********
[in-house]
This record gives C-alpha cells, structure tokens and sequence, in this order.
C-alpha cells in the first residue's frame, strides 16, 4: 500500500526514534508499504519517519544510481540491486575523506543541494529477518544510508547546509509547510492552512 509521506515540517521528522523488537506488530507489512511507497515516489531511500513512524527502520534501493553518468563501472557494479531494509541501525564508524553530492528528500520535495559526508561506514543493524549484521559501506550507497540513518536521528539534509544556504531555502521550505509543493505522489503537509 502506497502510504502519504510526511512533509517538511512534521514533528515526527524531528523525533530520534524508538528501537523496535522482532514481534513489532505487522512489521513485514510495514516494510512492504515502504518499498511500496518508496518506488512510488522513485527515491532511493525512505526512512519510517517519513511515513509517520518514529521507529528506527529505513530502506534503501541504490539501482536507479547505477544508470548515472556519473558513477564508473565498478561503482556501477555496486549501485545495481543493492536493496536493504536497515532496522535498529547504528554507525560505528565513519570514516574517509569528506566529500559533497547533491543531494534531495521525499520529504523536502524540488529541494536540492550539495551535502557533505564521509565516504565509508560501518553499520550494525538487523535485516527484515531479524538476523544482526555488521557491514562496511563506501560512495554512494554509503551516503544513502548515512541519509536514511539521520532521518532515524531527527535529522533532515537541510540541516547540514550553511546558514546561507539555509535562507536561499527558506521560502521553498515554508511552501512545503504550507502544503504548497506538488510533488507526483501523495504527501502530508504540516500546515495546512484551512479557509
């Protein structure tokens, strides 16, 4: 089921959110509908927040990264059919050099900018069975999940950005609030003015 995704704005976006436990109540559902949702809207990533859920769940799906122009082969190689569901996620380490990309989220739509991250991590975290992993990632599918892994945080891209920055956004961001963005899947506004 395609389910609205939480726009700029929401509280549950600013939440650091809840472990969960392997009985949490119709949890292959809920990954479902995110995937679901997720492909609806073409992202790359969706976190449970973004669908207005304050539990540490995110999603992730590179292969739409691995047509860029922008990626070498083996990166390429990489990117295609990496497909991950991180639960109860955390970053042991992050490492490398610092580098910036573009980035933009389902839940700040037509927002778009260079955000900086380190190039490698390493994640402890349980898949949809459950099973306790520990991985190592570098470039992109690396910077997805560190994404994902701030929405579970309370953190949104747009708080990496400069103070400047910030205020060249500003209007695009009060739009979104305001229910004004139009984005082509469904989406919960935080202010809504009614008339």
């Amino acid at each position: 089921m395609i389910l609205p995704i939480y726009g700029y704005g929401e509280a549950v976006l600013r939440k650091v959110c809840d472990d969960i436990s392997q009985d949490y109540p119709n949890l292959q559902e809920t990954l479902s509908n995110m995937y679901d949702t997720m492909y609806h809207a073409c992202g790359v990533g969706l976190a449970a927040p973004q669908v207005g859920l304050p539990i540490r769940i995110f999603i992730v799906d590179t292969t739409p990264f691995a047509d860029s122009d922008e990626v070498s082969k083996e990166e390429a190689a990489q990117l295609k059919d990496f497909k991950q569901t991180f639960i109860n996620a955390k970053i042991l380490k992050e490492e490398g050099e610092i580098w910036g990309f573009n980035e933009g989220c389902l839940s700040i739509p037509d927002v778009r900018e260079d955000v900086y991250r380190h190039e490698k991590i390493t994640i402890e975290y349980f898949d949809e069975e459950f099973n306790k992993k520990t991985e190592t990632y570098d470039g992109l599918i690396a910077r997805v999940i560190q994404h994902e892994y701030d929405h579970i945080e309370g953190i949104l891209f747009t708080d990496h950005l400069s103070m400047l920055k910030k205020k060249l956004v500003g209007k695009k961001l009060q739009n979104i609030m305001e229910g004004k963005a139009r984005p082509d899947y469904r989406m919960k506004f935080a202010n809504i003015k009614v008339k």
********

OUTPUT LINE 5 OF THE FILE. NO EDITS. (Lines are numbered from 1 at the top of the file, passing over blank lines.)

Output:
């Amino acid at each position: 089921m395609i389910l609205p995704i939480y726009g700029y704005g929401e509280a549950v976006l600013r939440k650091v959110c809840d472990d969960i436990s392997q009985d949490y109540p119709n949890l292959q559902e809920t990954l479902s509908n995110m995937y679901d949702t997720m492909y609806h809207a073409c992202g790359v990533g969706l976190a449970a927040p973004q669908v207005g859920l304050p539990i540490r769940i995110f999603i992730v799906d590179t292969t739409p990264f691995a047509d860029s122009d922008e990626v070498s082969k083996e990166e390429a190689a990489q990117l295609k059919d990496f497909k991950q569901t991180f639960i109860n996620a955390k970053i042991l380490k992050e490492e490398g050099e610092i580098w910036g990309f573009n980035e933009g989220c389902l839940s700040i739509p037509d927002v778009r900018e260079d955000v900086y991250r380190h190039e490698k991590i390493t994640i402890e975290y349980f898949d949809e069975e459950f099973n306790k992993k520990t991985e190592t990632y570098d470039g992109l599918i690396a910077r997805v999940i560190q994404h994902e892994y701030d929405h579970i945080e309370g953190i949104l891209f747009t708080d990496h950005l400069s103070m400047l920055k910030k205020k060249l956004v500003g209007k695009k961001l009060q739009n979104i609030m305001e229910g004004k963005a139009r984005p082509d899947y469904r989406m919960k506004f935080a202010n809504i003015k009614v008339k």